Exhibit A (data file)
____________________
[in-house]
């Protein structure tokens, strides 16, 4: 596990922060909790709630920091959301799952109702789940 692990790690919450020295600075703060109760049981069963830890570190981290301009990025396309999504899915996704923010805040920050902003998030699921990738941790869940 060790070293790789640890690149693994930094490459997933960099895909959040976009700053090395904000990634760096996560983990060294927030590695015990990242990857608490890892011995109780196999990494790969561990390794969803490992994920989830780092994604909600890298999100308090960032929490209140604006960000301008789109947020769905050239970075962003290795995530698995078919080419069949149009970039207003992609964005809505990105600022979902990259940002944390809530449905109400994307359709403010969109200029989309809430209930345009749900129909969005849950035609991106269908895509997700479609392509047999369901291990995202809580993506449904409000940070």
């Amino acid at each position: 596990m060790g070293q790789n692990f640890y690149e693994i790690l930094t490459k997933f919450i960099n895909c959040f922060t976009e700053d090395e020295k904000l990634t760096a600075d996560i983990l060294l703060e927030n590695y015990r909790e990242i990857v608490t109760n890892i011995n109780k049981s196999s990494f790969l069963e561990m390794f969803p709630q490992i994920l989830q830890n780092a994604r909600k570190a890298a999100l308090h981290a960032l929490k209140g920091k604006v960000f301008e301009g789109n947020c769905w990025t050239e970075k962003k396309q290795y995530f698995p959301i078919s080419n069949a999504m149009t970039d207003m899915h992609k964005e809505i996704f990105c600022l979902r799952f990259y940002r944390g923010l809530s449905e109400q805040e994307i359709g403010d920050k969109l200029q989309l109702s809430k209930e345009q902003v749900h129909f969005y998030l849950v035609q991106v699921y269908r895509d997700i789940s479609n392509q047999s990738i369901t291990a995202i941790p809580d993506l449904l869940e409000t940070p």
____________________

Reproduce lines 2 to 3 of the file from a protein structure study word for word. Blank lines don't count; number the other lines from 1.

């Protein structure tokens, strides 16, 4: 596990922060909790709630920091959301799952109702789940 692990790690919450020295600075703060109760049981069963830890570190981290301009990025396309999504899915996704923010805040920050902003998030699921990738941790869940 060790070293790789640890690149693994930094490459997933960099895909959040976009700053090395904000990634760096996560983990060294927030590695015990990242990857608490890892011995109780196999990494790969561990390794969803490992994920989830780092994604909600890298999100308090960032929490209140604006960000301008789109947020769905050239970075962003290795995530698995078919080419069949149009970039207003992609964005809505990105600022979902990259940002944390809530449905109400994307359709403010969109200029989309809430209930345009749900129909969005849950035609991106269908895509997700479609392509047999369901291990995202809580993506449904409000940070």
């Amino acid at each position: 596990m060790g070293q790789n692990f640890y690149e693994i790690l930094t490459k997933f919450i960099n895909c959040f922060t976009e700053d090395e020295k904000l990634t760096a600075d996560i983990l060294l703060e927030n590695y015990r909790e990242i990857v608490t109760n890892i011995n109780k049981s196999s990494f790969l069963e561990m390794f969803p709630q490992i994920l989830q830890n780092a994604r909600k570190a890298a999100l308090h981290a960032l929490k209140g920091k604006v960000f301008e301009g789109n947020c769905w990025t050239e970075k962003k396309q290795y995530f698995p959301i078919s080419n069949a999504m149009t970039d207003m899915h992609k964005e809505i996704f990105c600022l979902r799952f990259y940002r944390g923010l809530s449905e109400q805040e994307i359709g403010d920050k969109l200029q989309l109702s809430k209930e345009q902003v749900h129909f969005y998030l849950v035609q991106v699921y269908r895509d997700i789940s479609n392509q047999s990738i369901t291990a995202i941790p809580d993506l449904l869940e409000t940070p």